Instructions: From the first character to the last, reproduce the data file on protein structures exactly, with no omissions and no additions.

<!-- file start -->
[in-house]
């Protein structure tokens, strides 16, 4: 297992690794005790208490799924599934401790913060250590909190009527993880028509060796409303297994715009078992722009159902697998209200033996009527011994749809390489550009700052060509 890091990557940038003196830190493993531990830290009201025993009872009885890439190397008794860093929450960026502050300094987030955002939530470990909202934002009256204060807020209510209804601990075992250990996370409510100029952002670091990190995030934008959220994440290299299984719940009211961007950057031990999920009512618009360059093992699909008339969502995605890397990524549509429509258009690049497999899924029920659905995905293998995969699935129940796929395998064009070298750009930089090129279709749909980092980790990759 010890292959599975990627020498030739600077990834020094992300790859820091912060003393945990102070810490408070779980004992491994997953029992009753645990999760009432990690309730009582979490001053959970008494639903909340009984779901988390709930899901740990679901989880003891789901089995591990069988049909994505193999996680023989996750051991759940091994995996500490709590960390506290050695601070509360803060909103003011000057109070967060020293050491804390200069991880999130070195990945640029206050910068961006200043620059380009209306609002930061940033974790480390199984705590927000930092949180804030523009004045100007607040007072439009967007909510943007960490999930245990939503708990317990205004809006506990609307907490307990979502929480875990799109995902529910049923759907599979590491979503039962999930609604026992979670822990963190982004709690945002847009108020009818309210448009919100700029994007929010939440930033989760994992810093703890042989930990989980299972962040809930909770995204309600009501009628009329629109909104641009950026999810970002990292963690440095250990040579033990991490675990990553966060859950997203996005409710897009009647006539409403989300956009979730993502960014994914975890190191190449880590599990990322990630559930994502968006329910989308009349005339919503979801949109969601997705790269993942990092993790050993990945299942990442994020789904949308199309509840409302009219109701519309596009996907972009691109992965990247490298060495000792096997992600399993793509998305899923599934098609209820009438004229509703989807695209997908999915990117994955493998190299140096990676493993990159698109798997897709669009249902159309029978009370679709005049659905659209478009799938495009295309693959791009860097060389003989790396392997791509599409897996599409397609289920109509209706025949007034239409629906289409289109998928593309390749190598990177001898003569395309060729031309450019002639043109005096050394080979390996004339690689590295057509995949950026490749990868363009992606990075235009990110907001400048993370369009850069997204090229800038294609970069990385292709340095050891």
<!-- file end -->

[in-house]
């Protein structure tokens, strides 16, 4: 297992690794005790208490799924599934401790913060250590909190009527993880028509060796409303297994715009078992722009159902697998209200033996009527011994749809390489550009700052060509 890091990557940038003196830190493993531990830290009201025993009872009885890439190397008794860093929450960026502050300094987030955002939530470990909202934002009256204060807020209510209804601990075992250990996370409510100029952002670091990190995030934008959220994440290299299984719940009211961007950057031990999920009512618009360059093992699909008339969502995605890397990524549509429509258009690049497999899924029920659905995905293998995969699935129940796929395998064009070298750009930089090129279709749909980092980790990759 010890292959599975990627020498030739600077990834020094992300790859820091912060003393945990102070810490408070779980004992491994997953029992009753645990999760009432990690309730009582979490001053959970008494639903909340009984779901988390709930899901740990679901989880003891789901089995591990069988049909994505193999996680023989996750051991759940091994995996500490709590960390506290050695601070509360803060909103003011000057109070967060020293050491804390200069991880999130070195990945640029206050910068961006200043620059380009209306609002930061940033974790480390199984705590927000930092949180804030523009004045100007607040007072439009967007909510943007960490999930245990939503708990317990205004809006506990609307907490307990979502929480875990799109995902529910049923759907599979590491979503039962999930609604026992979670822990963190982004709690945002847009108020009818309210448009919100700029994007929010939440930033989760994992810093703890042989930990989980299972962040809930909770995204309600009501009628009329629109909104641009950026999810970002990292963690440095250990040579033990991490675990990553966060859950997203996005409710897009009647006539409403989300956009979730993502960014994914975890190191190449880590599990990322990630559930994502968006329910989308009349005339919503979801949109969601997705790269993942990092993790050993990945299942990442994020789904949308199309509840409302009219109701519309596009996907972009691109992965990247490298060495000792096997992600399993793509998305899923599934098609209820009438004229509703989807695209997908999915990117994955493998190299140096990676493993990159698109798997897709669009249902159309029978009370679709005049659905659209478009799938495009295309693959791009860097060389003989790396392997791509599409897996599409397609289920109509209706025949007034239409629906289409289109998928593309390749190598990177001898003569395309060729031309450019002639043109005096050394080979390996004339690689590295057509995949950026490749990868363009992606990075235009990110907001400048993370369009850069997204090229800038294609970069990385292709340095050891």